Shipments of all carbon steel products in April on a t/d basis were down by 2.0 percent y/y and were 6.2 percent less than the average April shipments for 2016, 2015 and 2014. The fact that the single month y/y growth comparison is better than the three year comparison is an indication that momentum is positive which was a turnaround from March. Figure 2 shows the long term trends of daily carbon steel shipments since 2000 as three month moving averages. (In our opinion the quickest way to size up the market is the brown bars in Figures 2, 5, 6 and 8 which show the y/y change in shipments. All four of these graphs show contraction.)

Total daily shipments had a post recessionary high of 173,300 in April 2014 and as shown by the brown bars in Figure 2 have had 14 consecutive months of negative y/y growth. In April shipments of all long products, plate and tubulars were down year over year. Sheet products in total were up by 1.7 percent lifted into positive territory by coated products that were up by 19.2 percent. Figure 3 shows the historical shipping rate of the three major sheet products since January 2014.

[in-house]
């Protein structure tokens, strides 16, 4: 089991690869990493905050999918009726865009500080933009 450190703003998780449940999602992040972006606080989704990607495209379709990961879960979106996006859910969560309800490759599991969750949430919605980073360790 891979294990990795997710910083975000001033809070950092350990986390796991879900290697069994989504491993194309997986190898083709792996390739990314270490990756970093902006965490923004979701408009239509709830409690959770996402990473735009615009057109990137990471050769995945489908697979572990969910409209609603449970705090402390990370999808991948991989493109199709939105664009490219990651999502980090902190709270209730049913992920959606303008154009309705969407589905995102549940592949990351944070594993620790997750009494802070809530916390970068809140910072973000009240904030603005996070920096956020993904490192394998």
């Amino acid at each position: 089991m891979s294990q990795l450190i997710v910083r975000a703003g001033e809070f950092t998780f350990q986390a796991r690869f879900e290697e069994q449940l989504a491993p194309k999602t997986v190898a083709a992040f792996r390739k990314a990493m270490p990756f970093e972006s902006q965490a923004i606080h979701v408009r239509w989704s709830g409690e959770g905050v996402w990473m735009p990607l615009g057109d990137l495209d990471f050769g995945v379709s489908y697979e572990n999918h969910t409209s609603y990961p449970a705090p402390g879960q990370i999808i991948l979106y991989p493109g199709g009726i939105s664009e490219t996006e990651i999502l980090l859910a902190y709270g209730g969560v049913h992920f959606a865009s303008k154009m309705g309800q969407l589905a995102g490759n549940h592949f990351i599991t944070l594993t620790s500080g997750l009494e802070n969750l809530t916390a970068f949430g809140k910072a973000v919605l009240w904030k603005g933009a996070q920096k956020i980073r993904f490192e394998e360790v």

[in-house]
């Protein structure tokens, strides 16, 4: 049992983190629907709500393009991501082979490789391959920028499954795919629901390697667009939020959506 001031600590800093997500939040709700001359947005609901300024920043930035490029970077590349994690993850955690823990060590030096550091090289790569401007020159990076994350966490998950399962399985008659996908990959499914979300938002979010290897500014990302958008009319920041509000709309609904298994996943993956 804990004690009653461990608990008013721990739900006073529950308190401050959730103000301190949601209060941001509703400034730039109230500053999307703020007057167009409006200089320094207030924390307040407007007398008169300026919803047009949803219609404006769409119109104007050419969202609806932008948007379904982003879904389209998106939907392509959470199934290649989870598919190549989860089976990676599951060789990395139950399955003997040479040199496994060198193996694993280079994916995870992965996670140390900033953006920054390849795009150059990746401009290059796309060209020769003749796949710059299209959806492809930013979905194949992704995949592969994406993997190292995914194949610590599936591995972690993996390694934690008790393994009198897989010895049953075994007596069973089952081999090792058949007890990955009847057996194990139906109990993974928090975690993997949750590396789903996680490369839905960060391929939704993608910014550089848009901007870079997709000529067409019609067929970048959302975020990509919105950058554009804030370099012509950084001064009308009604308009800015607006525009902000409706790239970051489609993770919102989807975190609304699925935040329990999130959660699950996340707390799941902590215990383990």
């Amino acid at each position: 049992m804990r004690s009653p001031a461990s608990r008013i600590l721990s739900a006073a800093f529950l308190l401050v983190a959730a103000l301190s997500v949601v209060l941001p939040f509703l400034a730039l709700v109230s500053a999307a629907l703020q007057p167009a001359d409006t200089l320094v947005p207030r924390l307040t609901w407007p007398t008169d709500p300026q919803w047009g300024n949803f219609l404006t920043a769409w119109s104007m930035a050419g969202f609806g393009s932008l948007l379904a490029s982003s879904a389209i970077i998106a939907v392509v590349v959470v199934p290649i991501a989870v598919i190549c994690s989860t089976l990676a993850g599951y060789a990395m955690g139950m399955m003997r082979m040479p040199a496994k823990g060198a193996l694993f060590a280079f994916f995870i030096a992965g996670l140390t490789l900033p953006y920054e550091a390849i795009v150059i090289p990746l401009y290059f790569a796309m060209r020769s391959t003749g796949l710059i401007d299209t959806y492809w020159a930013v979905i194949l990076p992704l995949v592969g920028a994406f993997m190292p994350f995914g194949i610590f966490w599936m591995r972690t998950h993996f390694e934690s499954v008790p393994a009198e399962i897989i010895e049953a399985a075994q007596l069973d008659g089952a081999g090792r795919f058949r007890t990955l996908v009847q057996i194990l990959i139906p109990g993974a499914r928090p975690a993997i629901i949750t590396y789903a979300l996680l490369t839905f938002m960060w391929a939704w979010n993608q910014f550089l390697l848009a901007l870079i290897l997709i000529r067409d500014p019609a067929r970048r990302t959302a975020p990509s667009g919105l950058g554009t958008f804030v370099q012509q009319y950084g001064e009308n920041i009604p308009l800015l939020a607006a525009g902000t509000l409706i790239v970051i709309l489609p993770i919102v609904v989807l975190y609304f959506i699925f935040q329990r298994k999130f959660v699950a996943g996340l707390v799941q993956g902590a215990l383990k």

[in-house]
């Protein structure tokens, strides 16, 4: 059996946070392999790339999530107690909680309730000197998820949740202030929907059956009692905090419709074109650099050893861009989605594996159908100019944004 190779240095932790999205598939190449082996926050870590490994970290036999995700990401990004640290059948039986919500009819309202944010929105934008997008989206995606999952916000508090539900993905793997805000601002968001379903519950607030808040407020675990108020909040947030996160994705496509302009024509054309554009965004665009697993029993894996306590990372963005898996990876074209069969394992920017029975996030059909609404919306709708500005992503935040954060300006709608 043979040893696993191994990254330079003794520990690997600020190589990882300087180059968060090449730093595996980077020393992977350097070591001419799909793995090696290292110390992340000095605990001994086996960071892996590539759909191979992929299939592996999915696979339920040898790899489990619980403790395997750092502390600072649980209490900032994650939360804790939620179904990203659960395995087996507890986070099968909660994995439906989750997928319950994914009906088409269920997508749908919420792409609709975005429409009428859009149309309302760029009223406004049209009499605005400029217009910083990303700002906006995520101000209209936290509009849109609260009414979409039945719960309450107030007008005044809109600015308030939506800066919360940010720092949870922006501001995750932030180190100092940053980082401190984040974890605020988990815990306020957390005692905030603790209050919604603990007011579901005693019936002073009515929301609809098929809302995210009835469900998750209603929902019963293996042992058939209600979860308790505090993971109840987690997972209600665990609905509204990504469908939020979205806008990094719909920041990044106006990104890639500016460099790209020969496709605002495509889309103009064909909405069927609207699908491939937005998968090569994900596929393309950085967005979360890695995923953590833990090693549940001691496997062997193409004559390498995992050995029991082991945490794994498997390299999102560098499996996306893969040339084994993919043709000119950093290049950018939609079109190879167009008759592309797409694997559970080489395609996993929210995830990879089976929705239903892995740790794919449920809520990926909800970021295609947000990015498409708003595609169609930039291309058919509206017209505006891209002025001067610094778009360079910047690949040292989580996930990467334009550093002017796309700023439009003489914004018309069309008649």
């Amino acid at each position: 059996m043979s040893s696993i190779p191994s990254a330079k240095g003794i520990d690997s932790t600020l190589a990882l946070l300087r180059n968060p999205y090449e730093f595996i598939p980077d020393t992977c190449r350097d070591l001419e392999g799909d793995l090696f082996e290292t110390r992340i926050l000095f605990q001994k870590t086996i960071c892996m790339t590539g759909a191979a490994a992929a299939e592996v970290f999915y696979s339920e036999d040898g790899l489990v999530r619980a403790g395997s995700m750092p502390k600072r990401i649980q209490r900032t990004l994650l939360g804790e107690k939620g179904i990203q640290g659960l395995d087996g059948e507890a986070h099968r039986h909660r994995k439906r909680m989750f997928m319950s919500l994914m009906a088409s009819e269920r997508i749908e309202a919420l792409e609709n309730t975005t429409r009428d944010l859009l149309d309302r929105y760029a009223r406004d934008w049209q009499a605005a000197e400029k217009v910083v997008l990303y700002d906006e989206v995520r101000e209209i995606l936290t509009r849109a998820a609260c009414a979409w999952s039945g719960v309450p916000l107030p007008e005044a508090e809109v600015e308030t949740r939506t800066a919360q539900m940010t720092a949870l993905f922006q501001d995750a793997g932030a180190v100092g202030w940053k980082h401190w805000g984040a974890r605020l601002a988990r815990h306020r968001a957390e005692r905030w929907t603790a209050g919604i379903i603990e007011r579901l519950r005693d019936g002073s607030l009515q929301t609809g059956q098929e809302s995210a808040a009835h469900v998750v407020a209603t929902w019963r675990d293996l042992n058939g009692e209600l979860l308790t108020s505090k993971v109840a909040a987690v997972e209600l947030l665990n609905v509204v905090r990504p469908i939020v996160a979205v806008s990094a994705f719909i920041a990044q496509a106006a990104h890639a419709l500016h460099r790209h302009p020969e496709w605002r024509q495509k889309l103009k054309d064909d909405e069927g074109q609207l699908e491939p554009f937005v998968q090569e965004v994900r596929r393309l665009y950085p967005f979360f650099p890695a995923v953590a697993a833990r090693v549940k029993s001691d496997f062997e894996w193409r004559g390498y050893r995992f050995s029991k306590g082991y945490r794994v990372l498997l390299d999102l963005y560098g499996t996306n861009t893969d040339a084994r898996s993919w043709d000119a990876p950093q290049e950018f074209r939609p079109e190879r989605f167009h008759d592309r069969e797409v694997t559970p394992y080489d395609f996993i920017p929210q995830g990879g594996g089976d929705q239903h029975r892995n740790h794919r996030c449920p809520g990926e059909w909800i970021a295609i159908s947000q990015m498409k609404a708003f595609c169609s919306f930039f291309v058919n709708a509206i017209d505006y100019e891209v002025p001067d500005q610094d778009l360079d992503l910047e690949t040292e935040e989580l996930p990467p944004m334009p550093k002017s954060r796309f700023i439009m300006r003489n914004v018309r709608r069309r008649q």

Coated products enjoyed the highest shipments since mid-2014, cold rolled is going nowhere and hot rolled in April erased the March decline.

April closed with months on hand (MoH) of 2.34, up from 2.29 at the end of March. All products except coated sheet had a double digit y/y decrease in MoH and plate was down by 37.9 percent. Figure 4 shows the MoH by product monthly since January 2009. Pipe and tube currently has the highest months on hand.

There continues to be a wide difference between the performances of flat rolled (sheet + plate) and long products (structurals + bar) at the service center level. Long product shipments from service centers are now lower than they were at the depths of the recession which as we have reported previously makes no sense to us unless there has been a mass migration of buyers direct to the mills. Alternatively the numbers are just wrong because of gaps in company participation (Figure 5).

Considering the improving construction statistics, we have no explanation for this dismal long product performance. Flat rolled has had a much better recovery since mid-2009 and had positive y/y growth for 18 straight months through January 2015. In February 2015 growth slowed to zero and has been negative ever since (Figure 6).